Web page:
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Dooralong outback mission promotes two-way healing

Dooralong outback mission promotes two-way healing

Dooralong outback mission promotes two-way healing

7 September 2018

Dooralong Transformation Centre participant, David, on the 2017 Mission Trip to Quambone in western NSW. He says it was a life-changing experience.

By Naomi Singlehurst

A team from The Salvation Army’s Dooralong Transformation Centre is preparing to travel to outback NSW to assist struggling farmers.

Centre manager, Major Gavin Watts, said 16 participants of The Salvation Army’s Bridge Program at Dooralong will travel to Quambone, north of Dubbo, from 9-14 September. They'll assist on a number of properties and be involved in fencing, sheep-work and general maintenance and repairs.

“It will be a really powerful week,” said Major Watts. “We want to be able to help the farmers in a physical way so that they don’t need to pay for any labour to come in and help them. Also for our men and women who are participating it will be a great experience to be able to give back to their community.”

The trip comes on the back of a successful "outback mission" to the community of Quambone last year. 

David was among those who made the trip to Quambone in 2017, which he described as another part of his healing journey. On his way to Quambone, he was fearful of the unknown, but said after the experience he found, “I am closer to ‘my brothers’ (the others who went on the trip). I am grateful for what I have, and I know now that whatever work I'm putting in, there is someone out there working harder for less.”

David’s struggle with alcohol began early in life and stemmed from a feeling of alienation. “At a very early age I felt totally different," he said. "I remember being in primary school and feeling like I just didn’t fit in and was awkward.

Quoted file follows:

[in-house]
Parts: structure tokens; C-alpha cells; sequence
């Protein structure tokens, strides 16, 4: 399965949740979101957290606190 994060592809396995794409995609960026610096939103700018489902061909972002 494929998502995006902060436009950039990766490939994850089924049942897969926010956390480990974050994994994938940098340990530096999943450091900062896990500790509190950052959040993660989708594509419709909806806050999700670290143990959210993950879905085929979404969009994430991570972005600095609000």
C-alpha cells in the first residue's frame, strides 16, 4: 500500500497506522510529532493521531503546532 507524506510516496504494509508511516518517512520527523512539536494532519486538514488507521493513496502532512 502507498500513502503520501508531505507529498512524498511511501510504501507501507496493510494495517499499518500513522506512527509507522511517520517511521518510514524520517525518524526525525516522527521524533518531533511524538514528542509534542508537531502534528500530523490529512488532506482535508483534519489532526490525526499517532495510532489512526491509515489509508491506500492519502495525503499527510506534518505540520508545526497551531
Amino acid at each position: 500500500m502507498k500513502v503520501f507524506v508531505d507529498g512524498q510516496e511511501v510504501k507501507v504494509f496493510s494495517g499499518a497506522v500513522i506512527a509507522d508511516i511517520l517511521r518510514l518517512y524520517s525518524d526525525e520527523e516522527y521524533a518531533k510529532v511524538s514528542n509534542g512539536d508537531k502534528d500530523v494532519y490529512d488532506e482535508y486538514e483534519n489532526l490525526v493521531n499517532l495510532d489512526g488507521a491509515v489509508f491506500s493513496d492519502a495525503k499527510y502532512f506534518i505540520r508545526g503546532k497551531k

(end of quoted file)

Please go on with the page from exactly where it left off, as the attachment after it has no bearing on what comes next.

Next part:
"I was always looking for the little tricks that would make me feel whole and help me fit in. Alcohol made that feel effortless.”

However, the "special elixir" that lifted him up, soon threatened to destroy him. “I was a binge drinker,”he said. “I would drink so much once I took the lid off, it wasn’t over until I was passed out, knocked out or locked up. The guilt and shame was incredible.”

After a stint at Dooralong, David relapsed. “I could see no future and I wanted to end my life," he said. "I was so filled with brokenness and the darkness was so deep. I was as close (to suicide) as I have ever been, (and) I got on my knees and prayed. I was in such confusion, I said: ‘I need to go back to Dooralong, Lord get me back there!’”

David's prayer was answered and he found himself back at Dooralong, successfully completing the program. “There was a lot in my past, but the slate has been wiped clean by Jesus,”he said.

Being part of the outback mission trip last year has aided in David's recovery, in particular a poignant moment one evening after dinner. “We were discussing a reading from the Bible - it was nice sitting back in the dark in the bush - and I felt the Holy Spirit among us that night,” he said.

“A highlight was also remembering how much I love a good day’s work, and that helping is healing.” 

The group was hosted by Narelle and Robert Sinclair, who will again be opening their farm to the Dooralong contingent this year. When Major Watts first touted the idea of bringing recovery participants to Quambone to help farmers, the Sinclairs said they were very happy to host. 

“We decided we’d give it a go if it would help someone and it did," said Narelle. “It (the visit) has changed our outlook.

"Some of the boys that work with us came over one evening and had a barbecue with the fellas (from Dooralong). We were all sitting around and the blokes started to open up. Some of them talked about their struggles, their pasts and it made me realise that we’re not that hard up. We’ve got a pretty good life after all!”

Narelle said this year, though, has been tough for many of their neighbours and friends and they’re looking forward to having another visit from Dooralong.

“It is dry –v ery dry,”said Narelle. “We’ve been hand-feeding stock since February and there is nothing on the radar to show any rain.”

The Sinclairs are fortunate to have some off-farm work and to have leased out parts of their farm. Without that income they say they would now be in "dire straits".


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